If you bend over too much, you will never get up for the high heat.If you bend over some. keep the head upright and looking forward.Rotation will stop when the head turns back or be inhibited if it stays down.

                              Also,when on the tee. keep the head facing out/know where ball is but use peripheral vision. Chin drops to stabilize axis for bathead firing, but should not turn back or down too much.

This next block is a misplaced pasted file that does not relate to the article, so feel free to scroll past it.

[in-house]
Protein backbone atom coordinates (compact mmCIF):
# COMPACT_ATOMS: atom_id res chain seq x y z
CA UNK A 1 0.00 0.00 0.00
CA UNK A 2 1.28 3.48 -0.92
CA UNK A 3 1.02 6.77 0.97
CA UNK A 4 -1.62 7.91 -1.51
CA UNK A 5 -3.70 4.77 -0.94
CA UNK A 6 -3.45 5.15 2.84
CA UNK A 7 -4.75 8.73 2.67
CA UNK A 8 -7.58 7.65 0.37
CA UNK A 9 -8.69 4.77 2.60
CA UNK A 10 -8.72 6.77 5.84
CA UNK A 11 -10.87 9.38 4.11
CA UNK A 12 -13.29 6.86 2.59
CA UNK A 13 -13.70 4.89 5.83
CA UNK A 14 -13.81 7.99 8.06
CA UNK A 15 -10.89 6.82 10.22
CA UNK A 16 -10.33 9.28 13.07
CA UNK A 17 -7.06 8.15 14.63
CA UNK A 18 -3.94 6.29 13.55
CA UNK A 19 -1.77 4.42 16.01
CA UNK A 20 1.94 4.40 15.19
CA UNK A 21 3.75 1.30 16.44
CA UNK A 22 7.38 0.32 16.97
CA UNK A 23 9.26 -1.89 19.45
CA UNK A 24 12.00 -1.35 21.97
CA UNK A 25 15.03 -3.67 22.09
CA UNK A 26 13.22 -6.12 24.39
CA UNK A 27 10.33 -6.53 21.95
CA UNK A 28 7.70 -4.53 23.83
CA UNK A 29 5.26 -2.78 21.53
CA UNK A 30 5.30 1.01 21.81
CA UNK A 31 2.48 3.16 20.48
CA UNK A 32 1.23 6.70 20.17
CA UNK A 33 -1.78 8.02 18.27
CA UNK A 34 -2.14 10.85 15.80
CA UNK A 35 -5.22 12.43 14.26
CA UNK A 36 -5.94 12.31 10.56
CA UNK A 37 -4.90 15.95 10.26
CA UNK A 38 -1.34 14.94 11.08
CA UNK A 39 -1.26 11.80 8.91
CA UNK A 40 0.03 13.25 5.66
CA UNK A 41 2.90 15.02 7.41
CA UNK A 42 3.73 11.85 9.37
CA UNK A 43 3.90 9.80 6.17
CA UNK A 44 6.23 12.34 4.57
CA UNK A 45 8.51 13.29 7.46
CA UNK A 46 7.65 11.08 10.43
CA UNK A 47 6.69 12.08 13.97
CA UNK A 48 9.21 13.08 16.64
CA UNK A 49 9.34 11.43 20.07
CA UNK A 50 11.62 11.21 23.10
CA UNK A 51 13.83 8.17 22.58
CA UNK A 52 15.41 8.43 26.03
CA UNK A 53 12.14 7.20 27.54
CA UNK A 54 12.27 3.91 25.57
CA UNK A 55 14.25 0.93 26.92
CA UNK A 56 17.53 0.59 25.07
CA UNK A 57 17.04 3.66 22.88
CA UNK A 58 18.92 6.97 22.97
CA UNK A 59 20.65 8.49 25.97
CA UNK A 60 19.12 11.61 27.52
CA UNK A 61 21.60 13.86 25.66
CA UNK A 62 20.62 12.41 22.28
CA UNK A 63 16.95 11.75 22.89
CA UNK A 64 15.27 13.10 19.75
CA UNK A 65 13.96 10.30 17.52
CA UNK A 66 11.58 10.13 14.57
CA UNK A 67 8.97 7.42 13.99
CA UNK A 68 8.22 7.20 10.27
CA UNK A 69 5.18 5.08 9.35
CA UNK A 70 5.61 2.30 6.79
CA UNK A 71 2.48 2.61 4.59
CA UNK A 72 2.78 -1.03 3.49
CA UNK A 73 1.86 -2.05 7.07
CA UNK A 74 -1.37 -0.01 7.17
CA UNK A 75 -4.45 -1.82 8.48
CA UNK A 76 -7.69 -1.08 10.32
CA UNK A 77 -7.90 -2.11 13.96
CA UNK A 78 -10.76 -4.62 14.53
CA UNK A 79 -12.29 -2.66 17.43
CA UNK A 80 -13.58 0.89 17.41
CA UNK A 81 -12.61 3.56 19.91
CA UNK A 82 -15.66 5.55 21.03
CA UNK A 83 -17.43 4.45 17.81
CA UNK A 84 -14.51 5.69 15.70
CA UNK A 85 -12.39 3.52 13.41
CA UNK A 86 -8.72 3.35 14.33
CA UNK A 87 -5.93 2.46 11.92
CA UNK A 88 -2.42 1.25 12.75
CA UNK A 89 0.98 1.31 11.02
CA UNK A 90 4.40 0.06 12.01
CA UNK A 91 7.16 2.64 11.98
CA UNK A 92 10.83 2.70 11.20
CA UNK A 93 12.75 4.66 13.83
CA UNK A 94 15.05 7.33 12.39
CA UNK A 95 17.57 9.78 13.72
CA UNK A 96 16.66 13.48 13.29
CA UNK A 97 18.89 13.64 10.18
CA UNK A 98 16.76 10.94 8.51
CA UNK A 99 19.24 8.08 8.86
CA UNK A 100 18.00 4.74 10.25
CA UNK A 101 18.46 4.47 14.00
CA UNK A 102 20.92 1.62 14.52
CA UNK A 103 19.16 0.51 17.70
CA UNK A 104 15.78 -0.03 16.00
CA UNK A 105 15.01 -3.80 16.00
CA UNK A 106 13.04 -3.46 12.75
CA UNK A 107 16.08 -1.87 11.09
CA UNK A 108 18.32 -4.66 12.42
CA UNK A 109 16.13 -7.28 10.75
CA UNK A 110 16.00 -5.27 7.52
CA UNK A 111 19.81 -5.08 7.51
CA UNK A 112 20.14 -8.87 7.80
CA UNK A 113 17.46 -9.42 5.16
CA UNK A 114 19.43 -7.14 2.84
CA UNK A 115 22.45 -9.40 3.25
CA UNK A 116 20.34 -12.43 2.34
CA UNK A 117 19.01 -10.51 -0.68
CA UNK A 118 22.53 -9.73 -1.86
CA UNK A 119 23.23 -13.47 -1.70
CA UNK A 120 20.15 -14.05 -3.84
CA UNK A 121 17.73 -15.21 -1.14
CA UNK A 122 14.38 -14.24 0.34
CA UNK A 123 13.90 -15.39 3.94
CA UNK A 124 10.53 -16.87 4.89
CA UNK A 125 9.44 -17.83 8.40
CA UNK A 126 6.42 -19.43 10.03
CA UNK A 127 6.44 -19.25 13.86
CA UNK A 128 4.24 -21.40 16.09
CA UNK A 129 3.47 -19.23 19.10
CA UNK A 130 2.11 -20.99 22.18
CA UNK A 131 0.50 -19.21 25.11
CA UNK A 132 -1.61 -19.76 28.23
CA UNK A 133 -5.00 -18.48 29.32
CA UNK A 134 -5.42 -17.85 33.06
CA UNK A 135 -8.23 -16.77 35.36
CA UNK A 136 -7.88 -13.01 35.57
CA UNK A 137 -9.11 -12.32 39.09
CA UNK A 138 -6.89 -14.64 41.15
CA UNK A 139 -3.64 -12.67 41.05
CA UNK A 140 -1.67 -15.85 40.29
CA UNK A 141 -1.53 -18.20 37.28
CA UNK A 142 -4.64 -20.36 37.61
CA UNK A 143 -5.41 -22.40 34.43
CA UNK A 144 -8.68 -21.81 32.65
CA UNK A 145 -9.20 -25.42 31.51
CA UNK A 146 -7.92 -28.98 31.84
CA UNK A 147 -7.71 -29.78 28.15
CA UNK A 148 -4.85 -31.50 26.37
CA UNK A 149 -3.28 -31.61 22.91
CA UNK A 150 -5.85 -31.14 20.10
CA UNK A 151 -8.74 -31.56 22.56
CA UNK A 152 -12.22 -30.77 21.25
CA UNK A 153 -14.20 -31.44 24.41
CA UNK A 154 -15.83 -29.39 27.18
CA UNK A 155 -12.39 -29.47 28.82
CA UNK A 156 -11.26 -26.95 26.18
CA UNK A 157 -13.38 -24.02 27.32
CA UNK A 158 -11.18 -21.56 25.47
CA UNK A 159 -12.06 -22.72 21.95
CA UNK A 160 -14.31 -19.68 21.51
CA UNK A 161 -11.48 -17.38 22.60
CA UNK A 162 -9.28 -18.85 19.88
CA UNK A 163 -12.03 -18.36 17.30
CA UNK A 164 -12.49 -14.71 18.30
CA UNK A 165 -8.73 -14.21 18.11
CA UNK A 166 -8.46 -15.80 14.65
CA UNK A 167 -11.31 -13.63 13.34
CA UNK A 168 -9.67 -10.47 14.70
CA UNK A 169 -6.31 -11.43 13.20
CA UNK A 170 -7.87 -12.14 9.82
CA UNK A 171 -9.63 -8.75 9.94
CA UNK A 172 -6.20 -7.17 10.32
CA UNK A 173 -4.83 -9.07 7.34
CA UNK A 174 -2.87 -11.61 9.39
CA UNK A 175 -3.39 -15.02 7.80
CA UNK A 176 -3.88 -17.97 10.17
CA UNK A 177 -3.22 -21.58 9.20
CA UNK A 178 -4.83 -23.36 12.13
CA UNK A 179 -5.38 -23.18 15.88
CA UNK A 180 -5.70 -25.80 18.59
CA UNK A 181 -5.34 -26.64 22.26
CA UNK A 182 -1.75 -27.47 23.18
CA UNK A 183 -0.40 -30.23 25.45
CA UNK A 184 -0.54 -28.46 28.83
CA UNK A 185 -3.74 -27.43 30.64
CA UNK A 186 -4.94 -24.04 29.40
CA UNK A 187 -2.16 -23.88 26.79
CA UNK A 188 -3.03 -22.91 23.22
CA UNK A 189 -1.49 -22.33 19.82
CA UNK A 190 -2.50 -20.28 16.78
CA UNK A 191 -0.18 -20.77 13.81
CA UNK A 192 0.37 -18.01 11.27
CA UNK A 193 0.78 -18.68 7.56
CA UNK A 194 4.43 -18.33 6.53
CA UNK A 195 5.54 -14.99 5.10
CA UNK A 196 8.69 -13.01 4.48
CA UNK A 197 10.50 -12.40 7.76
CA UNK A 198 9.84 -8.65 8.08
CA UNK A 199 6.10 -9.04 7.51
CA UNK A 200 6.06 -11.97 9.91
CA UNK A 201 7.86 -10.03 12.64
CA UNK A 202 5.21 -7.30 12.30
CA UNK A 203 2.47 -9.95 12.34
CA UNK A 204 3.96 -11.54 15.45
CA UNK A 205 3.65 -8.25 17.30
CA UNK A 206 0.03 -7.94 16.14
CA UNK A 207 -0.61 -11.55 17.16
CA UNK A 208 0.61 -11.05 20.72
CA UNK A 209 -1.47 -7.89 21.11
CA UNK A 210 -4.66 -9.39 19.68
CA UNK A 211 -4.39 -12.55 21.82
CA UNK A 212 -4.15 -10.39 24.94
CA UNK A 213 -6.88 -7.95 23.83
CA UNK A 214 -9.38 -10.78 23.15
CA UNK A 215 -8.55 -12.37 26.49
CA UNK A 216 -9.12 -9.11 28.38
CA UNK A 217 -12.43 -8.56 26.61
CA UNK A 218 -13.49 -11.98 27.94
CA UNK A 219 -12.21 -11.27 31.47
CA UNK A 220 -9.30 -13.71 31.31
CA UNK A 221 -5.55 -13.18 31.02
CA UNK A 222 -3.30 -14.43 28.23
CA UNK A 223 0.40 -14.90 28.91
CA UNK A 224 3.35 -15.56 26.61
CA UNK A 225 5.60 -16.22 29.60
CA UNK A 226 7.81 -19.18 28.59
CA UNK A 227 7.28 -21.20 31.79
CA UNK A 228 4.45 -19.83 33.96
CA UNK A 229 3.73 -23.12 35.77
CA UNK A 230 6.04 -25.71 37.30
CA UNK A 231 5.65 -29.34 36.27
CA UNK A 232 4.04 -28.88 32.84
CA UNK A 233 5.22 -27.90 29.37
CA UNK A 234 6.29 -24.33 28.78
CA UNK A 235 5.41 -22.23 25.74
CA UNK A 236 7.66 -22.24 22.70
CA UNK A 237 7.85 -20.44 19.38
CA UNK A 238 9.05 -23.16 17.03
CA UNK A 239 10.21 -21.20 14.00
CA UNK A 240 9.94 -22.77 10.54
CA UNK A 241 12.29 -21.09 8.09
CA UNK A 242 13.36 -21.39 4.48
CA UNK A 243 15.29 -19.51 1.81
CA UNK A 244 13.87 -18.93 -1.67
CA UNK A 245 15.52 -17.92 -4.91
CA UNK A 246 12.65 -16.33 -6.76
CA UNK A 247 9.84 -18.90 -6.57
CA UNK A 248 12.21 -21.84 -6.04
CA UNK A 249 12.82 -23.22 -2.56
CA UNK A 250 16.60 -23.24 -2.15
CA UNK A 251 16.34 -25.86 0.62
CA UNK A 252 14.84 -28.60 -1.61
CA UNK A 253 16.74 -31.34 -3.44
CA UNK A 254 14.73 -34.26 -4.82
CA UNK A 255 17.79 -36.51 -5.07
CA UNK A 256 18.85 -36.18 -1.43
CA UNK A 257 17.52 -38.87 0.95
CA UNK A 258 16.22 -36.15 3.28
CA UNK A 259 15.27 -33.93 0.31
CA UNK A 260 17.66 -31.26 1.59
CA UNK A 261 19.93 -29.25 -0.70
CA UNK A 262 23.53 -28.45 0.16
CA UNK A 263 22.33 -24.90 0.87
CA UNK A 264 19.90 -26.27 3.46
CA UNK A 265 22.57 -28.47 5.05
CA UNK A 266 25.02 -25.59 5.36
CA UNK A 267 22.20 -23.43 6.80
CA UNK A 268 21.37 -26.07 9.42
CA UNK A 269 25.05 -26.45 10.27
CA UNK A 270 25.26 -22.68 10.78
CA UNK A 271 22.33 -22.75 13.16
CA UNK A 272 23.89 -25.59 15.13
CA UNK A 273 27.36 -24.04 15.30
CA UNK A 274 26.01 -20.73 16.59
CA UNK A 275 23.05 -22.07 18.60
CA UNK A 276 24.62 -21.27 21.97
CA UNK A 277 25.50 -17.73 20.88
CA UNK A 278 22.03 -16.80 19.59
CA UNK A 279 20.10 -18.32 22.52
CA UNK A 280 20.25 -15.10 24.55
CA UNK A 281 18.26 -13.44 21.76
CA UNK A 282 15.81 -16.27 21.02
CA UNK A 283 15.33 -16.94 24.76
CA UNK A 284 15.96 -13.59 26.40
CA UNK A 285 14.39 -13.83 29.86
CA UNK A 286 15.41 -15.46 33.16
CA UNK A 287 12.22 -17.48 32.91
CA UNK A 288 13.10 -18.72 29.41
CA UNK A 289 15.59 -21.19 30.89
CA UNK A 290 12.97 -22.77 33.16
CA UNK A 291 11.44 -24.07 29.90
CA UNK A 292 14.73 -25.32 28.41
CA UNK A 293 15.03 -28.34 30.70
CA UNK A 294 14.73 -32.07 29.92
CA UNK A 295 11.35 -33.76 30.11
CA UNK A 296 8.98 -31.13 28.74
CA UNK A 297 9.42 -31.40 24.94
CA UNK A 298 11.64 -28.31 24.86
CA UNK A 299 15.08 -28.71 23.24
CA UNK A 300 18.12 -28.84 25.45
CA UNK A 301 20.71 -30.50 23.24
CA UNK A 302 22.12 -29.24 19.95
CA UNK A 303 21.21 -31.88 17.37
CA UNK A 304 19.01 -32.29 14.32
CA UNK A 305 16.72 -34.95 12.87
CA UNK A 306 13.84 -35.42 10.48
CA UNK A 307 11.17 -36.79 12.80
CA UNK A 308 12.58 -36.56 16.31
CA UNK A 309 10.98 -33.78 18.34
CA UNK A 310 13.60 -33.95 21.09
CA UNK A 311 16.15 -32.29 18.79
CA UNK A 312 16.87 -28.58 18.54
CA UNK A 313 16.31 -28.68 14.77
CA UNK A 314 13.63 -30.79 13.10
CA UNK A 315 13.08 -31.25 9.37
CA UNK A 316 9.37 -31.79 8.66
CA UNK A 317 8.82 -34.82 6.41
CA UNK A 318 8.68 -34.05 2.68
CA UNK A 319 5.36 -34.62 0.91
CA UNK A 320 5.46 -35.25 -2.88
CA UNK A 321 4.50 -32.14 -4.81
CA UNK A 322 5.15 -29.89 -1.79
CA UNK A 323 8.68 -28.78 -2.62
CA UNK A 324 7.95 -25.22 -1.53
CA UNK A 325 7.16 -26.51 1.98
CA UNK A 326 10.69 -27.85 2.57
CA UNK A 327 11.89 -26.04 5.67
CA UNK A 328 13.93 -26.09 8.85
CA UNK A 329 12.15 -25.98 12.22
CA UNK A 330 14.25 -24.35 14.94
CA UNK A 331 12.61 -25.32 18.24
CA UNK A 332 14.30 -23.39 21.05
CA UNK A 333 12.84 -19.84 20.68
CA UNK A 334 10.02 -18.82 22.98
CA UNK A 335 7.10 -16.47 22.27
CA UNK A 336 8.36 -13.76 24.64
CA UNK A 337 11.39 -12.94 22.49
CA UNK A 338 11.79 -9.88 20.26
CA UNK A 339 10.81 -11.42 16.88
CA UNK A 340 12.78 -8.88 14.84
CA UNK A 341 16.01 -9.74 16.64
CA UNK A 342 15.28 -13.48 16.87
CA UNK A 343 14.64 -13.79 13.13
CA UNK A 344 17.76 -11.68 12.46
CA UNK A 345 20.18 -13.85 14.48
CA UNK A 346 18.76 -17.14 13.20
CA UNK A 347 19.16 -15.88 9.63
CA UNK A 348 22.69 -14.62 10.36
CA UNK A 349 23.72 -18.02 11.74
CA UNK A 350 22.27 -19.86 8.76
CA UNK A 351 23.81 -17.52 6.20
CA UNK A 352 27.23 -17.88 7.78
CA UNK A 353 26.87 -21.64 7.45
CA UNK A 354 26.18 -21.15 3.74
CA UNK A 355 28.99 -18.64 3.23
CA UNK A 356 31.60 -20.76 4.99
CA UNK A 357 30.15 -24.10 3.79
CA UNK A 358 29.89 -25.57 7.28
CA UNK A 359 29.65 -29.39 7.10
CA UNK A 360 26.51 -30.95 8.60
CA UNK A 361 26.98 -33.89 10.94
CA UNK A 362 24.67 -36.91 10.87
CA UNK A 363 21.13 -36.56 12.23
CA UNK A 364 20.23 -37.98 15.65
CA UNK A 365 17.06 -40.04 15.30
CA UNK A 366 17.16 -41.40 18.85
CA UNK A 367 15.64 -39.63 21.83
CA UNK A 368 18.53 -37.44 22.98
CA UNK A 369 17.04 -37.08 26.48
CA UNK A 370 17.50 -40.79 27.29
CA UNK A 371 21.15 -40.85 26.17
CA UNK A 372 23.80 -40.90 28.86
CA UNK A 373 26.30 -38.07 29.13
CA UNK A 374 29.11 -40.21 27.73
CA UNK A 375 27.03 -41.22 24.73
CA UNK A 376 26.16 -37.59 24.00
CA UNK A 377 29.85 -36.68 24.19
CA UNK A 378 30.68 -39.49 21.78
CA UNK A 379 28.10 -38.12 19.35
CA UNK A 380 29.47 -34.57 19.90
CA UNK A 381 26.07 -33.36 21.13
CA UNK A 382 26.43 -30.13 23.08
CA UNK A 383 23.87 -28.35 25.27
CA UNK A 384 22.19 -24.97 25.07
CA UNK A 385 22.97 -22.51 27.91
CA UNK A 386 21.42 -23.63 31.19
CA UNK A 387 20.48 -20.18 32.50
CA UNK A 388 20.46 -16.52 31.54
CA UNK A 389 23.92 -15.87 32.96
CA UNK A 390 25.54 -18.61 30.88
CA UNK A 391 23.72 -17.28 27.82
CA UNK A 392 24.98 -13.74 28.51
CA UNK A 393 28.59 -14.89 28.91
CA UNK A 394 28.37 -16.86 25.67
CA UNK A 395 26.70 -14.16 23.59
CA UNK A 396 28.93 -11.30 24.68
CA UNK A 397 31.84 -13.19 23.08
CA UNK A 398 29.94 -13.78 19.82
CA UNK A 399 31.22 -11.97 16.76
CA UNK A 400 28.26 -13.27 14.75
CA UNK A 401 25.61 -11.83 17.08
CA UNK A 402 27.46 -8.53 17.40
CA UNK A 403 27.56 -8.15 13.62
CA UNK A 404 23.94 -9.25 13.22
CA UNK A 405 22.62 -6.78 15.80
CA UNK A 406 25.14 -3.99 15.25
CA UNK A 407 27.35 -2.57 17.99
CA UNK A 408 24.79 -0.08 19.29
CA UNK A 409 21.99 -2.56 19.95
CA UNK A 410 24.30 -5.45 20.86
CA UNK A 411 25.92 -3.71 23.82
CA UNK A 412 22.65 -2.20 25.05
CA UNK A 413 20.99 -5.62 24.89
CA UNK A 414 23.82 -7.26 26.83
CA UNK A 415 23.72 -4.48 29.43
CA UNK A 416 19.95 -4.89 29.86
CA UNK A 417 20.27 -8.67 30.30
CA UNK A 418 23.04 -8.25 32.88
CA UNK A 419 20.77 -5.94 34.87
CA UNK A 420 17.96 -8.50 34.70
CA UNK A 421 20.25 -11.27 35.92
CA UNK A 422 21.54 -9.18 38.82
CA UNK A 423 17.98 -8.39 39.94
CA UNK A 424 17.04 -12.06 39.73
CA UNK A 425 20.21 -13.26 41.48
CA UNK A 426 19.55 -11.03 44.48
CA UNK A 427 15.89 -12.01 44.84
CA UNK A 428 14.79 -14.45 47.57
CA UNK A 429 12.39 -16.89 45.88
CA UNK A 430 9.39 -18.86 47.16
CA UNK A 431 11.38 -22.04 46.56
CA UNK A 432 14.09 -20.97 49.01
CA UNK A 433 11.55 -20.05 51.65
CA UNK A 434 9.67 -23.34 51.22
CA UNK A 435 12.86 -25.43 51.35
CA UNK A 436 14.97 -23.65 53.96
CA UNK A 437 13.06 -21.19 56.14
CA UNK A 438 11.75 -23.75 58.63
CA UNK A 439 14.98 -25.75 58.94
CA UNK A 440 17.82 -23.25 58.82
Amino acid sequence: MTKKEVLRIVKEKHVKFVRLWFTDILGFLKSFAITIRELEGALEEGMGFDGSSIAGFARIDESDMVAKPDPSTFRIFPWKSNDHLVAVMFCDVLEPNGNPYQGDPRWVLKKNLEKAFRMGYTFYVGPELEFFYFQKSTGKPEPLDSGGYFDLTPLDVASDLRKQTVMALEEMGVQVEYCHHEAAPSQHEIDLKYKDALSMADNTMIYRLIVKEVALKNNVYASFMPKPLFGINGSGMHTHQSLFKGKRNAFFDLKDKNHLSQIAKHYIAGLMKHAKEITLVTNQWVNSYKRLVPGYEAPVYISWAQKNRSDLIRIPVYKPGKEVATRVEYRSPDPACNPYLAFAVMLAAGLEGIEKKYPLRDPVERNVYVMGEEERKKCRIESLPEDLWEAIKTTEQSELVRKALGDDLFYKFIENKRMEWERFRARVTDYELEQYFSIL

IF you do not get arm action sequence right, you will not have a high level swing with late adjustabiltiy and early batspeed.

                              If you throw well you will be easily capable of transferring this control over to hitting.

                              No easier or harder than that.

                              Comment


                              • Your clips are forthcoming, right?

                                Comment

                                Ad Widget

                                Collapse
                                Working...
                                X